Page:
Excerpt from Harry Potter & The Prisoner of Azkaban by J.K. (Joanne) Rowling, plus links to reviews, author biography & more

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Harry Potter & The Prisoner of Azkaban

Book 3

by J.K. (Joanne) Rowling

Harry Potter & The Prisoner of Azkaban
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  • First Published:
    Sep 1999, 435 pages
    Sep 2001, 448 pages

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"Marge'll be here for a week," Uncle Vernon snarled, "and while we're on the subject" - he pointed a fat finger threateningly at Harry - "we need to get a few things straight before I go and collect her."

Dudley smirked and withdrew his gaze from the television. Watching Harry being bullied by Uncle Vernon was Dudley's favorite form of entertainment.

"Firstly," growled Uncle Vernon, "you'll keep a civil tongue in your head when you're talking to Marge."

"All right," said Harry bitterly, "if she does when she's talking to me."

"Secondly," said Uncle Vernon, acting as though he had not heard Harry's reply, "as Marge doesn't know anything about your abnormality, I don't want any - any funny stuff while she's here. You behave yourself, got me?"

"I will if she does," said Harry through gritted teeth.

"And thirdly," said Uncle Vernon, his mean little eyes now slits in his great purple face, "we've told Marge you attend St. Brutus's Secure Center for Incurably Criminal Boys."

"What?" Harry yelled.

"And you'll be sticking to that story, boy, or there'll be trouble," spat Uncle Vernon.

Harry sat there, white-faced and furious, staring at Uncle Vernon, hardly able to believe it. Aunt Marge coming for a week-long visit - it was the worst birthday present the Dursleys had ever given him, including that pair of Uncle Vernon's old socks.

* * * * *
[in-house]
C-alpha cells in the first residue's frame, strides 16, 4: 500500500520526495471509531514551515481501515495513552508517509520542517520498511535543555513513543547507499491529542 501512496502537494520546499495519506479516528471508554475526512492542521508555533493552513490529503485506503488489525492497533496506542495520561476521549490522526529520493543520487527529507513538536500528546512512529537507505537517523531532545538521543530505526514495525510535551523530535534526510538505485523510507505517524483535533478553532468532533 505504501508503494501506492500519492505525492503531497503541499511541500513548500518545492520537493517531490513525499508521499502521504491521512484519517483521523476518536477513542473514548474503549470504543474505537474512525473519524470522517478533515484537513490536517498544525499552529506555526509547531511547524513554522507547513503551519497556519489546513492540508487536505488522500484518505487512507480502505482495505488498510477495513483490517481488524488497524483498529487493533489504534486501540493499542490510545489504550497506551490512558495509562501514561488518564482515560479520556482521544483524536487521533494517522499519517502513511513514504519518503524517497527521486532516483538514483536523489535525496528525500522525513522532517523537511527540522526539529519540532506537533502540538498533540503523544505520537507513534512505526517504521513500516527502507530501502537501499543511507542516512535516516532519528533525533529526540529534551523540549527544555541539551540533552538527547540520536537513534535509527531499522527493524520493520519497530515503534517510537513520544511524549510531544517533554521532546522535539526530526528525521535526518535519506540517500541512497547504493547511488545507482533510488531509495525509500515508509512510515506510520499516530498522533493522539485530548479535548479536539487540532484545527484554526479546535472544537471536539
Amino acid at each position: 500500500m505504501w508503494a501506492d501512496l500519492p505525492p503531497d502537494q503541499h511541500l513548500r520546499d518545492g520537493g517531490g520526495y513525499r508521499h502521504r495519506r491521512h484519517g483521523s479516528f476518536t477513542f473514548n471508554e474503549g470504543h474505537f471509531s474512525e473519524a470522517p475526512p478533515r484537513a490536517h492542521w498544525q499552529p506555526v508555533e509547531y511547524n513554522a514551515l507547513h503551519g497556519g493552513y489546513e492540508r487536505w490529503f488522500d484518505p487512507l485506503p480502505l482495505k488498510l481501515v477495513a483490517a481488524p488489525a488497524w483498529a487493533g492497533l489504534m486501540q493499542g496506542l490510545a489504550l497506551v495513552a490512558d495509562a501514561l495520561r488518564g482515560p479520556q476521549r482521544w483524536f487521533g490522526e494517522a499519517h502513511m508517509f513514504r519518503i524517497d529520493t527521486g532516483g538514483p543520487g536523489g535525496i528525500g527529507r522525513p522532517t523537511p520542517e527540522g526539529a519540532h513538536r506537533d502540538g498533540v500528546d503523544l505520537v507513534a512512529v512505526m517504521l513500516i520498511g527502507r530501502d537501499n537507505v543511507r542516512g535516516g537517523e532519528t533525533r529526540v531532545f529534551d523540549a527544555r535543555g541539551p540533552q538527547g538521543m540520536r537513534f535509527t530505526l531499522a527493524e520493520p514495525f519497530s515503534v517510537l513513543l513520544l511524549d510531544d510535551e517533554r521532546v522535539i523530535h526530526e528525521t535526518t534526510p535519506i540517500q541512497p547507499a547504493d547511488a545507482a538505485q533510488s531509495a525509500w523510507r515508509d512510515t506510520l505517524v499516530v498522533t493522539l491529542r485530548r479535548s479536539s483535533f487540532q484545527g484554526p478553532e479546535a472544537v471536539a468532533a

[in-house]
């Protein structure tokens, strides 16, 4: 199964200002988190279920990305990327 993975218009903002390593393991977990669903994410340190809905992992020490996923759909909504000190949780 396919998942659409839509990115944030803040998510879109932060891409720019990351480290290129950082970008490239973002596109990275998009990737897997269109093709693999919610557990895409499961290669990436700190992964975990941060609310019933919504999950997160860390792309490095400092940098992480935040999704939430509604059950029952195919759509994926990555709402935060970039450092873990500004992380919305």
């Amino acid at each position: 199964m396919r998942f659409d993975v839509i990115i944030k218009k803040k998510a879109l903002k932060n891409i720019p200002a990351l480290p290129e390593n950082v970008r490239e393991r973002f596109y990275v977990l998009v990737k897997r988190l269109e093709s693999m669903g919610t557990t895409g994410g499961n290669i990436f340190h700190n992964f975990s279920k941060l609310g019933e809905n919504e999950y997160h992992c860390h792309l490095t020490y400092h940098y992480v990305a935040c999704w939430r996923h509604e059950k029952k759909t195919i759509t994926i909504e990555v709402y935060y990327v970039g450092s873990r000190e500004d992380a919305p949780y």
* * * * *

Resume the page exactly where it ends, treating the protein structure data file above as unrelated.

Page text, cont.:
"Well, Petunia," said Uncle Vernon, getting heavily to his feet, "I'll be off to the station, then. Want to come along for the ride, Dudders?"

"No," said Dudley, whose attention had returned to the television now that Uncle Vernon had finished threatening Harry.

"Duddy's got to make himself smart for his auntie," said Aunt Petunia, smoothing Dudley's thick blond hair. "Mummy's bought him a lovely new bow tie."

Uncle Vernon clapped Dudley on his porky shoulder.

"See you in a bit, then," he said, and he left the kitchen.

Harry, who had been sitting in a kind of horrified trance, had a sudden idea. Abandoning his toast, he got quickly to his feet and followed Uncle Vernon to the front door.

Uncle Vernon was pulling on his car coat.

"I'm not taking you," he snarled as he turned to see Harry watching him.

"Like I wanted to come," said Harry coldly. "I want to ask you something."

Uncle Vernon eyed him suspiciously.

"Third years at Hog - at my school are allowed to visit the village sometimes," said Harry.

"So?" snapped Uncle Vernon, taking his car keys from a hook next to the door.

"I need you to sign the permission form," said Harry in a rush.

"And why should I do that?" sneered Uncle Vernon.

"Well," said Harry, choosing his words carefully, "it'll be hard work, pretending to Aunt Marge I go to that St. Whatsits -"

"St. Brutus's Secure Center for Incurably Criminal Boys!" bellowed Uncle Vernon, and Harry was pleased to hear a definite note of panic in Uncle Vernon's voice.

"Exactly," said Harry, looking calmly up into Uncle Vernon's large, purple face. "It's a lot to remember. I'll have to make it sound convincing, won't I? What if I accidentally let something slip?"

"You'll get the stuffing knocked out of you, won't you?" roared Uncle Vernon, advancing on Harry with his fist raised. But Harry stood his ground.

"Knocking the stuffing out of me won't make Aunt Marge forget what I could tell her," he said grimly.

Uncle Vernon stopped, his fist still raised, his face an ugly puce.

"But if you sign my permission form," Harry went on quickly, "I swear I'll remember where I'm supposed to go to school, and I'll act like a Mug - like I'm normal and everything."

© 1999 by J. K. Rowling. Reprinted by permission of Scholastic Inc.

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